The statement was made by United Nations Resident Co-ordinator John Hendra at a conference to launch the Asia-Pacific Human Development Report on Gender.

This was backed up by figures provided by the UN on three aspects of gender inequality in Viet Nam: economic power, political voice and legal rights.

In Viet Nam, women make up 46.6 per cent of the workforce but most women work in the informal sector which is not covered by social protection.

Furthermore, as more than half of working women are unpaid family workers, they receive no direct income. Those who are paid earn only 87 per cent of the hourly wage received by men.

According to the United Nations Children's Fund (UNICEF)'s first nationwide family survey, Vietnamese women do not have an equal say in decision-making at the household level, and have a lower level of ownership and control over key assets, such as houses, land and large-scale purchases.

Besides, only a few Vietnamese women hold important political positions. Though Viet Nam has the highest rate of female participation in the National Assembly among ASEAN countries, women are not well-represented in senior decision-making in the Party and in the administration: only one minister and five deputy ministers are women.

Vietnamese women are also hindered by their retirement age of 55, while that for men is 60.

This might not only limit women's chances of promotion and access to training, but also discourage employers from hiring women, the review of Vietnamese legal documents by the United Nations Development Fund for Women said.

To make the situation even worse, a recent study by the Supreme People's Court estimated that 21 per cent of couples experience domestic violence. Almost two-thirds of women believe it is acceptable for men to beat their wives, the General Statistics Office 2006 Survey said.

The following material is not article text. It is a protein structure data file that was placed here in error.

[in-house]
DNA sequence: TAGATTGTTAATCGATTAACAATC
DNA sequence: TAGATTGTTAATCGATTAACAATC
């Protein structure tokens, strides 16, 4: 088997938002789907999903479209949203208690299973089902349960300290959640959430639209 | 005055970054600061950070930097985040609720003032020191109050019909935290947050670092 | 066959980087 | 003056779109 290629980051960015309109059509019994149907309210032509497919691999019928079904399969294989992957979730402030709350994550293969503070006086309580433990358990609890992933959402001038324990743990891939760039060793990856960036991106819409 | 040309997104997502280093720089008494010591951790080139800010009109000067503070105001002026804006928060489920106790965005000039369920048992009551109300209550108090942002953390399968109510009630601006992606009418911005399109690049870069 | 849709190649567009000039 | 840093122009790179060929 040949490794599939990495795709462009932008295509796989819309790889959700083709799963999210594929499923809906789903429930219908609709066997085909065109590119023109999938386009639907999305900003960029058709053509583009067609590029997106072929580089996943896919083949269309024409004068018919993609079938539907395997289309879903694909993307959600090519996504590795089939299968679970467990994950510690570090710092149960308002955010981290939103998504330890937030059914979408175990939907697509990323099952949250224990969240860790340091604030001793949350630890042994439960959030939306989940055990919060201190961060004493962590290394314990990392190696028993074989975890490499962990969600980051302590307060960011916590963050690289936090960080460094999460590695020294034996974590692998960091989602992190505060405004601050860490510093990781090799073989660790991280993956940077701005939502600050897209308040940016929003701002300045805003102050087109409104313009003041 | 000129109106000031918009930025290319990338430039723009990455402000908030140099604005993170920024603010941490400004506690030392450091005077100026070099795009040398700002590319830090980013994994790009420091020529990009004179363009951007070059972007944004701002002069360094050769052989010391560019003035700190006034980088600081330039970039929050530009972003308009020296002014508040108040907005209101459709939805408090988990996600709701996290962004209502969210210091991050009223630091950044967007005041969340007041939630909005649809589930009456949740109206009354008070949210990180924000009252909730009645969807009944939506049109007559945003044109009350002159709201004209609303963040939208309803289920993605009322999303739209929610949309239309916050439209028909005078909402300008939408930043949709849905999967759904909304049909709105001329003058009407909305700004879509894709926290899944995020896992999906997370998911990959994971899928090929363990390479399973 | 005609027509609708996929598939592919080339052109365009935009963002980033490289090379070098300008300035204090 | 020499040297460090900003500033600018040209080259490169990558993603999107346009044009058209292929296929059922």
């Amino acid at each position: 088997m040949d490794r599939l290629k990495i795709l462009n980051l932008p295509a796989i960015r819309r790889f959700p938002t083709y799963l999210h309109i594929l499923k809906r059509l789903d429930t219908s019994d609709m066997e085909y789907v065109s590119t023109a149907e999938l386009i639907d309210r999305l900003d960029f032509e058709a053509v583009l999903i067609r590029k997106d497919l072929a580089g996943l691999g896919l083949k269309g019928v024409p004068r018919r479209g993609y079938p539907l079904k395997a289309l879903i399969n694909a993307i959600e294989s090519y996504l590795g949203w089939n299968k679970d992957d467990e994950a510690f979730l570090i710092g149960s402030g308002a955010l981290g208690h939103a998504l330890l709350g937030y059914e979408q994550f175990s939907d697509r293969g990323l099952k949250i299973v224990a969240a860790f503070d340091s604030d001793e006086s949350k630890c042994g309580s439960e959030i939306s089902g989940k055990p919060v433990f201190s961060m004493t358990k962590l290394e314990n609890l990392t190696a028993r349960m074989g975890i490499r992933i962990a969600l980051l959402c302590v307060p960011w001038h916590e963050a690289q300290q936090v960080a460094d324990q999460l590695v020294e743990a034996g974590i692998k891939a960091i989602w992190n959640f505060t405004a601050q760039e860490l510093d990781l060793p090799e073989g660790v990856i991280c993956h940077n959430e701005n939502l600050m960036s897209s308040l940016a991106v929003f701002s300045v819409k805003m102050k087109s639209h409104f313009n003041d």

"The silence and stigma that surround violence against women is so strong that many women are afraid to speak out," Hendra said.

He suggested that it was necessary to ensure that all Vietnamese families value girls equally with boys and invest in their capabilities and well-being.

Threat to survival

The 2010 Asia-Pacific Human Development Report (Power, Voice and Rights: a Turning Point for Gender Equality in Asia and the Pacific) found that discrimination and neglect were threatening women's very survival in the Asia-Pacific region, where women suffered from some of the world's lowest rates of political representation, employment and property ownership.

It provided recommendations for action across the three areas covered (power, voice and rights) including removing barriers to women's ownership of assets, expanding paid employment, making migration safe and investing in high-quality education and health.

AsiaOne (.sg) - March 11, 2010


Still more to be done on VN gender equality, says UN official

Vietnam is an acknowledged leader in the region in promoting gender equality but more still needs to be done to bring about gender equality between Vietnamese men and women.

The remark was made by John Hendra, UN Resident Coordinator to Vietnam , at a press briefing in Hanoi on March 9 to announce the 2010 Asia-Pacific Human Development Report.

Hendra confirmed that the Vietnamese government had increasingly made more commitments in gender equality and the advancement of women.

In Vietnam, one in four National Assembly members is a woman – the highest participation rate among ASEAN countries--and the number of women doing business in Vietnam is also high, accounting for 46.6 percent of the country’s labour force, said the report.

However, the report indicated that Vietnamese women are not well-represented in senior decision-making in the Party or the administration. Only one minister and five out of 82 vice-ministers are women, the report went on to say.

And most Vietnamese women are taking unstable jobs in the informal sector with uncertain income and without social protection, the report added.

The report warned that if the sex ratio continues going up in Vietnam , the country will have a surplus male population starting in 2025. The sex ratio at birth in 2008 was 112 to 100, up from 110 to 100 in 2006, said the report.

“In order for women in Vietnam to have an equal say in the decisions that affect their lives, equal access to and control over economic resources, and equal access to legal rights and protection, we need to ensure that all Vietnamese families value their girls equally with boys and invest in their capabilities and well-being”, Hendra concluded.

Vietnam News Agency - March 9, 2010